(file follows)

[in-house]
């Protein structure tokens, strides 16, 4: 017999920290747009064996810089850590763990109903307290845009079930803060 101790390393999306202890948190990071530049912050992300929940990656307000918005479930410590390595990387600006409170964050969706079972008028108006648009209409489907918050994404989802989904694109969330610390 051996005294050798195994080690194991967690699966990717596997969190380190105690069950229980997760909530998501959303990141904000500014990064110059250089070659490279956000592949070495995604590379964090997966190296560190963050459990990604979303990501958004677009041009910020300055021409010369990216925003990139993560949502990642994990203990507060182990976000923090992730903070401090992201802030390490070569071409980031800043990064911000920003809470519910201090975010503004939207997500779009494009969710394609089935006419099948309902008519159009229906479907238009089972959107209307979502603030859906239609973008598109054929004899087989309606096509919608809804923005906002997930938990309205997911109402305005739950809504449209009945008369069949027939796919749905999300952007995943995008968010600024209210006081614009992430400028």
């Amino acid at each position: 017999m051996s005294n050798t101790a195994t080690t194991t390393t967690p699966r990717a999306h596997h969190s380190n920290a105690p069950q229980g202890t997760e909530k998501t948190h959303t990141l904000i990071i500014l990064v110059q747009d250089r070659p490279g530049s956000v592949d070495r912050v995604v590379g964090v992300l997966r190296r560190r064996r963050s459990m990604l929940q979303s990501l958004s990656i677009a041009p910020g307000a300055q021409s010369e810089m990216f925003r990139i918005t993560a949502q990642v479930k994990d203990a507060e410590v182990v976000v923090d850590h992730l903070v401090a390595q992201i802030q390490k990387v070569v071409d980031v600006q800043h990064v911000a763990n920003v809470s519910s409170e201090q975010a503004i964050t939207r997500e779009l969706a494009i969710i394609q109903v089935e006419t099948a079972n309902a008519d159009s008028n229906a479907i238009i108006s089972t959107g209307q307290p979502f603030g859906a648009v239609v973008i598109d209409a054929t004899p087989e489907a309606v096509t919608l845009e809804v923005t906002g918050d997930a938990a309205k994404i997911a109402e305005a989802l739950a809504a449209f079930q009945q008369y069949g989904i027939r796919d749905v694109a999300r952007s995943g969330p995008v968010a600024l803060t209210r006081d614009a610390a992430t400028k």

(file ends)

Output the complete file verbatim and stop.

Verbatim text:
[in-house]
């Protein structure tokens, strides 16, 4: 017999920290747009064996810089850590763990109903307290845009079930803060 101790390393999306202890948190990071530049912050992300929940990656307000918005479930410590390595990387600006409170964050969706079972008028108006648009209409489907918050994404989802989904694109969330610390 051996005294050798195994080690194991967690699966990717596997969190380190105690069950229980997760909530998501959303990141904000500014990064110059250089070659490279956000592949070495995604590379964090997966190296560190963050459990990604979303990501958004677009041009910020300055021409010369990216925003990139993560949502990642994990203990507060182990976000923090992730903070401090992201802030390490070569071409980031800043990064911000920003809470519910201090975010503004939207997500779009494009969710394609089935006419099948309902008519159009229906479907238009089972959107209307979502603030859906239609973008598109054929004899087989309606096509919608809804923005906002997930938990309205997911109402305005739950809504449209009945008369069949027939796919749905999300952007995943995008968010600024209210006081614009992430400028």
């Amino acid at each position: 017999m051996s005294n050798t101790a195994t080690t194991t390393t967690p699966r990717a999306h596997h969190s380190n920290a105690p069950q229980g202890t997760e909530k998501t948190h959303t990141l904000i990071i500014l990064v110059q747009d250089r070659p490279g530049s956000v592949d070495r912050v995604v590379g964090v992300l997966r190296r560190r064996r963050s459990m990604l929940q979303s990501l958004s990656i677009a041009p910020g307000a300055q021409s010369e810089m990216f925003r990139i918005t993560a949502q990642v479930k994990d203990a507060e410590v182990v976000v923090d850590h992730l903070v401090a390595q992201i802030q390490k990387v070569v071409d980031v600006q800043h990064v911000a763990n920003v809470s519910s409170e201090q975010a503004i964050t939207r997500e779009l969706a494009i969710i394609q109903v089935e006419t099948a079972n309902a008519d159009s008028n229906a479907i238009i108006s089972t959107g209307q307290p979502f603030g859906a648009v239609v973008i598109d209409a054929t004899p087989e489907a309606v096509t919608l845009e809804v923005t906002g918050d997930a938990a309205k994404i997911a109402e305005a989802l739950a809504a449209f079930q009945q008369y069949g989904i027939r796919d749905v694109a999300r952007s995943g969330p995008v968010a600024l803060t209210r006081d614009a610390a992430t400028k």